21 CFR. HACCP is at 21CFR 123 (et al)
MEAT/POULTRY Regulated by the USDA's
Food Safety Inspection Service (FSIS) you went "on"
the SSOP January 27, 1997. Mandatory local E-coli testing began
then, too. The latest effective HACCP date came up January
25, 2000 for the smallest of firms. Mandatory local Salmonella
testing commenced then. Naturally, CGMP, SSOP and E-coli testing
are in effect for all USDA-regulated firms now.
OTHERS From seed suppliers to common
carriers; many firms are not yet specifically mandated to operate
under HACCP rules. Yet their customers' HACCP demands will require
that customers use only those unregulated companies which voluntarily
adopt full HACCP for the food product handling areas of their
operations. Not to do so would require HACCP-mandated customers
to perform additional testing to acquire adequate traceability.
Only time and competition will shake out those unregulated firms
willing to accommodate their HACCP customers by such voluntary
compliance. Current compliance with the CFR's Current Good Manufacturing
Practices for Food Manufacturing will ease any transition into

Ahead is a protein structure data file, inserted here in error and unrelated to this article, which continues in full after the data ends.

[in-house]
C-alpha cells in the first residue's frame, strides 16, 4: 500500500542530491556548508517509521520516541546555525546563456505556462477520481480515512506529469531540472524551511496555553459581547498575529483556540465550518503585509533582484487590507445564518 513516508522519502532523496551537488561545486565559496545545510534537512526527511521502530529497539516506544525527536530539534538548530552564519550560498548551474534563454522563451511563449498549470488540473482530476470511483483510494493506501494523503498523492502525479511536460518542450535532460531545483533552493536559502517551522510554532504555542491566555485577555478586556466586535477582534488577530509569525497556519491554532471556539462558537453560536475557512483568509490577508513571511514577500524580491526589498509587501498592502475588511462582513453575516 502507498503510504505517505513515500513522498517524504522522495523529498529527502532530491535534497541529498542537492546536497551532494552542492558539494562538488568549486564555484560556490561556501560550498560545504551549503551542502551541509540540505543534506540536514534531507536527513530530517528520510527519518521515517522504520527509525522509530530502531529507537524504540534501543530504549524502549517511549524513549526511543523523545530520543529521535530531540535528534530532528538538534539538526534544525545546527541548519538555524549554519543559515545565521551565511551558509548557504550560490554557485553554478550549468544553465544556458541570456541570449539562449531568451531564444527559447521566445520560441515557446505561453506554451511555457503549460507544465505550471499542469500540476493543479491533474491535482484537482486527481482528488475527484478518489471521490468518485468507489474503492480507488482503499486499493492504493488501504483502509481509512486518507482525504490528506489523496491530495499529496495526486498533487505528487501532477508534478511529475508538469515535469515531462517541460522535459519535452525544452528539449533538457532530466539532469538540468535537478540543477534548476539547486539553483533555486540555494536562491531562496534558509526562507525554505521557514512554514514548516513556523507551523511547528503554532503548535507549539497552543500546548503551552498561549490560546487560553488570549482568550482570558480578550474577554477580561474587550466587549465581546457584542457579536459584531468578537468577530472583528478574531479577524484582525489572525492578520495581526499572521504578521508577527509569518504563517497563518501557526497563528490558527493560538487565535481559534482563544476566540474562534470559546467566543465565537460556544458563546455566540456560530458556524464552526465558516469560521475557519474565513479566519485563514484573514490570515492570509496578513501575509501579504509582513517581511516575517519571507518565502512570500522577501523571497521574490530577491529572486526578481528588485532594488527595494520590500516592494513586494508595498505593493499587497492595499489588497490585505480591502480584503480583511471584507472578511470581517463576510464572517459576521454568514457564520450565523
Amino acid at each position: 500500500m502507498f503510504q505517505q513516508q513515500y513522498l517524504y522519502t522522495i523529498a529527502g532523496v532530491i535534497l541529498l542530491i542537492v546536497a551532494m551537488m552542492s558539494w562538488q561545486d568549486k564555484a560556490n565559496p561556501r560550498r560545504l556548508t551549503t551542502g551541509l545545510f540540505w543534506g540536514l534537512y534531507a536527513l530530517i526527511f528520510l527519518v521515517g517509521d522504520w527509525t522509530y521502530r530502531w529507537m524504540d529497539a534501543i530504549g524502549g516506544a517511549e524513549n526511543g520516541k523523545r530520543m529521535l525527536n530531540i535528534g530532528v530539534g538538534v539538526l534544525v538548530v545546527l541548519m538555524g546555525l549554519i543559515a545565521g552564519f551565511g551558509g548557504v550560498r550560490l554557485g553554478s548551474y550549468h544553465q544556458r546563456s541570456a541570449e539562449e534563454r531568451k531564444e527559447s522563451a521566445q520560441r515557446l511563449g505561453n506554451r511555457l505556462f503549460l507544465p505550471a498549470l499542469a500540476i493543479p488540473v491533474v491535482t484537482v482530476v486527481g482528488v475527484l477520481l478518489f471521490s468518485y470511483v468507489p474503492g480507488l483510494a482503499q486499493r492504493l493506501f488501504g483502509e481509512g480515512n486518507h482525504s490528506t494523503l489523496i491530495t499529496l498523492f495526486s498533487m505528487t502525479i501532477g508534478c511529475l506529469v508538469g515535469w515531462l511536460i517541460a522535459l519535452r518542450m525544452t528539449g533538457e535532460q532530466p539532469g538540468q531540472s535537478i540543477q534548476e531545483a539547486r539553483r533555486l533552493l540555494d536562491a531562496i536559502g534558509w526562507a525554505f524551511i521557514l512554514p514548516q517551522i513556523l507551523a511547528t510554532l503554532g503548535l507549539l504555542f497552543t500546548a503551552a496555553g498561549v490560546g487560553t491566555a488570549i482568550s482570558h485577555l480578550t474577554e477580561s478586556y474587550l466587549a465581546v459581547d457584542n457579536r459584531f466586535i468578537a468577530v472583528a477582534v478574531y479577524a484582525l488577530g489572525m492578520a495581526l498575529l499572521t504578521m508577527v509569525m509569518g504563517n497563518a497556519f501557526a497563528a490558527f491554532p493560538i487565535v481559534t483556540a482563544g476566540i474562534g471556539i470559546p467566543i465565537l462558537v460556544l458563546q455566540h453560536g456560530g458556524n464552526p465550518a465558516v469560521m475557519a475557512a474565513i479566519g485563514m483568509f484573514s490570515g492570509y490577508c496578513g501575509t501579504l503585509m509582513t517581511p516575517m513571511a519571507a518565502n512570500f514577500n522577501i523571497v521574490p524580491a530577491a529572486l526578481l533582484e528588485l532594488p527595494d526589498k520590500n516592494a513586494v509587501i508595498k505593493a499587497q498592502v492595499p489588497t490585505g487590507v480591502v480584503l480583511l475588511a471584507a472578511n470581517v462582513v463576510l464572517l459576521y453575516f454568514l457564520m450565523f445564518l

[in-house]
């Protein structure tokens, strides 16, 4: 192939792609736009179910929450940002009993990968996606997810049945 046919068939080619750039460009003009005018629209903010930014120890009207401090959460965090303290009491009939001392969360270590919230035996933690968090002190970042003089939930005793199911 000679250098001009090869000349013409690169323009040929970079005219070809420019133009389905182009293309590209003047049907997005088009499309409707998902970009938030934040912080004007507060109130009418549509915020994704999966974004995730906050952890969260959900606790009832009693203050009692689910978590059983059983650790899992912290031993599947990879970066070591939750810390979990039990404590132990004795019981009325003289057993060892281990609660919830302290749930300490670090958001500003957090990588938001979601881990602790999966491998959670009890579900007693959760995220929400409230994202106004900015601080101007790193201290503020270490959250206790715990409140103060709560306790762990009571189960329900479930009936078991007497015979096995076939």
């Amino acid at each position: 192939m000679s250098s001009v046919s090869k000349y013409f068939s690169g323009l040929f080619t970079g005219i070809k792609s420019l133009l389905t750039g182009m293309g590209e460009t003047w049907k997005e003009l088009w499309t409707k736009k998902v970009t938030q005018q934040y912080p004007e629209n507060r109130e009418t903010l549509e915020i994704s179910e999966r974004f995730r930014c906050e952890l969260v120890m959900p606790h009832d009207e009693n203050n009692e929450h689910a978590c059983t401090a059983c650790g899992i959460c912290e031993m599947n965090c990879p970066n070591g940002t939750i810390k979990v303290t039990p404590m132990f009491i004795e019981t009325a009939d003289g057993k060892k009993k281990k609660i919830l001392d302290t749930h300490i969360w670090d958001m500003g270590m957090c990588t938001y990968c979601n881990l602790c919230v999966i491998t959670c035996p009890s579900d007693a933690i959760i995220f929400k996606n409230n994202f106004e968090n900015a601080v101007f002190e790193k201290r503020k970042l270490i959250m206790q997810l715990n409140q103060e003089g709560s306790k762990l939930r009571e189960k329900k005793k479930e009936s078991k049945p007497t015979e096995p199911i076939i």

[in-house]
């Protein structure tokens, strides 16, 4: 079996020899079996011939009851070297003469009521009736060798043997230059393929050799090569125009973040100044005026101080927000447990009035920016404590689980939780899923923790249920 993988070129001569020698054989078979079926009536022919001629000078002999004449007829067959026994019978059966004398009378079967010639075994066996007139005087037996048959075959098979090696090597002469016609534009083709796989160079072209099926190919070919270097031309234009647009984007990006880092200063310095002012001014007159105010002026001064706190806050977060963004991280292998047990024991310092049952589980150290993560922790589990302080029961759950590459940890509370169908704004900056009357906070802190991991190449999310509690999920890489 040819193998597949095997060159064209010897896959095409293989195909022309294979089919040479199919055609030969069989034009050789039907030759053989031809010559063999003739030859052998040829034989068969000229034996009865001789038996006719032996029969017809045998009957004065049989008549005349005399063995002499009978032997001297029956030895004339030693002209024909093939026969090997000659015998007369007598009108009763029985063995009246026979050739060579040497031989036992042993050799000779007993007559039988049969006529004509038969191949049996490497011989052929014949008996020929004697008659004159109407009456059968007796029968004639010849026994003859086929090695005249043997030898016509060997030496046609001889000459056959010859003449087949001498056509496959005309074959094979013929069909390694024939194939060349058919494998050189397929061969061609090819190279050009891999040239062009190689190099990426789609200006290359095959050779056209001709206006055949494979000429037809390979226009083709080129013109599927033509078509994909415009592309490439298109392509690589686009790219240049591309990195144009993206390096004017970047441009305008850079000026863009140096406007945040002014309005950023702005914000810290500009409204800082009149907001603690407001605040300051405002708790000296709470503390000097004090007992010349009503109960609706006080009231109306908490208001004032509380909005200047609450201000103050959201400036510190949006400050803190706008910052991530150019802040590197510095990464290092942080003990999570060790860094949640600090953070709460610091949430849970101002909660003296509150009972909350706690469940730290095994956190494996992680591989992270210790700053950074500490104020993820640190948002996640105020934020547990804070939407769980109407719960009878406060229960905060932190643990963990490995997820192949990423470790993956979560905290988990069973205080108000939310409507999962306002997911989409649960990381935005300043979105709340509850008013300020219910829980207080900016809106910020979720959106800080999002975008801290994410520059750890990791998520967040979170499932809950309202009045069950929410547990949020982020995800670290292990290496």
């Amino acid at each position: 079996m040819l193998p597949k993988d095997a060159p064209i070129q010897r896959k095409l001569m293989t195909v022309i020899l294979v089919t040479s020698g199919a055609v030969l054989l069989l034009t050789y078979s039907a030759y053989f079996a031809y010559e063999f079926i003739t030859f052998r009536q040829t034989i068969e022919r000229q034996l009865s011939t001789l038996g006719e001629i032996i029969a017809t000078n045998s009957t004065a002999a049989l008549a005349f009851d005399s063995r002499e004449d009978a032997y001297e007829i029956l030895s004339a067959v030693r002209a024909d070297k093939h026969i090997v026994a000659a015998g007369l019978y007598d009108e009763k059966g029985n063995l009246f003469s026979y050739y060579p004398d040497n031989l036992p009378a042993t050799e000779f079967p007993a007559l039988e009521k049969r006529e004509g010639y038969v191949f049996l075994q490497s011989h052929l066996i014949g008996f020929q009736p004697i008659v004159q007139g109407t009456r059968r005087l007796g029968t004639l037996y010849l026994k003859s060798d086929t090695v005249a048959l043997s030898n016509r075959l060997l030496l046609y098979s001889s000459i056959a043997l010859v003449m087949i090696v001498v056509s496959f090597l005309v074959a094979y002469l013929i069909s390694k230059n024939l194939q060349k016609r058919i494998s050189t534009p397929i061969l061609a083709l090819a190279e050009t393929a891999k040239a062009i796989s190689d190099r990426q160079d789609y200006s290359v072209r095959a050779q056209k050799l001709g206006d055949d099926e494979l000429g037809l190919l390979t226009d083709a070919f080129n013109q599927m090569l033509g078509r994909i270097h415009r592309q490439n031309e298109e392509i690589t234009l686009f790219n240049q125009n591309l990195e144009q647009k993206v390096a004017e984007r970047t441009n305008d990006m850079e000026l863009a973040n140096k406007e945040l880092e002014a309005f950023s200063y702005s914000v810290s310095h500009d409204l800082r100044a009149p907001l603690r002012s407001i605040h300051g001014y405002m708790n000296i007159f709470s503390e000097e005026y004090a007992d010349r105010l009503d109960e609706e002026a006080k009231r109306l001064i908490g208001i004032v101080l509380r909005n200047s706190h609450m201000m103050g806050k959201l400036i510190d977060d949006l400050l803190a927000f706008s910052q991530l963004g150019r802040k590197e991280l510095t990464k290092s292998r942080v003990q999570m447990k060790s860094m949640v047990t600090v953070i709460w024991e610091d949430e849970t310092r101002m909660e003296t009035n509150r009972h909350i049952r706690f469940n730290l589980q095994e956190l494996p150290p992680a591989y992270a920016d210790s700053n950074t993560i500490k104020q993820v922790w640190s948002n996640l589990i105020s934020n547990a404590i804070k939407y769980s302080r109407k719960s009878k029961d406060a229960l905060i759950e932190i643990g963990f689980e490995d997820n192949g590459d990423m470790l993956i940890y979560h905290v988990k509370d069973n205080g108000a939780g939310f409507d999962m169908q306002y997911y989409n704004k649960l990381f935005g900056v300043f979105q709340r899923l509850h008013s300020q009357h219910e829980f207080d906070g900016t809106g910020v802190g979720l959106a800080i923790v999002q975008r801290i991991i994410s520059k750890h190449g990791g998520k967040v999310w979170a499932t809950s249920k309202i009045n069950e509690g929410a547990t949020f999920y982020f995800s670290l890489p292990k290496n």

a HACCP mode for all ancillary firms making the "paradigm
shift", as the USDA puts it.
"WAITING FOR THE LAST MINUTE"
We're watching the increasing retail level compliance with CalF&D's
HACCP program. The number of "withheld inspections"
(lock downs) is appalling! This illustrates the problem with
waiting until the first inspection to start. You must set your
own rules for your HACCP Plan in advance. They must be documented,
even if you've used them for many decades. Documented! This
takes time and trial and error. Otherwise the validity of your
"local" rules will be challenged. You need a few months
of "off-the-record" testing and documentation to write
proof of effectiveness into your plan. Otherwise, you can expect
a preventable citation or lock down! We're here to help you
-- from "do-it-yourself", step-by-step kits, to fully
written "turnkey" HACCP Plans. But, HACCP is in effect
NOW and documenting the safety of past processing practices
unique to your operation takes time!
In short, every commercial food
processor, regardless of size, based in the US or Canada must
be on the cGMP/SSOP/HACCP quality assurance program right now!
This includes any new "startup" commercial food preservation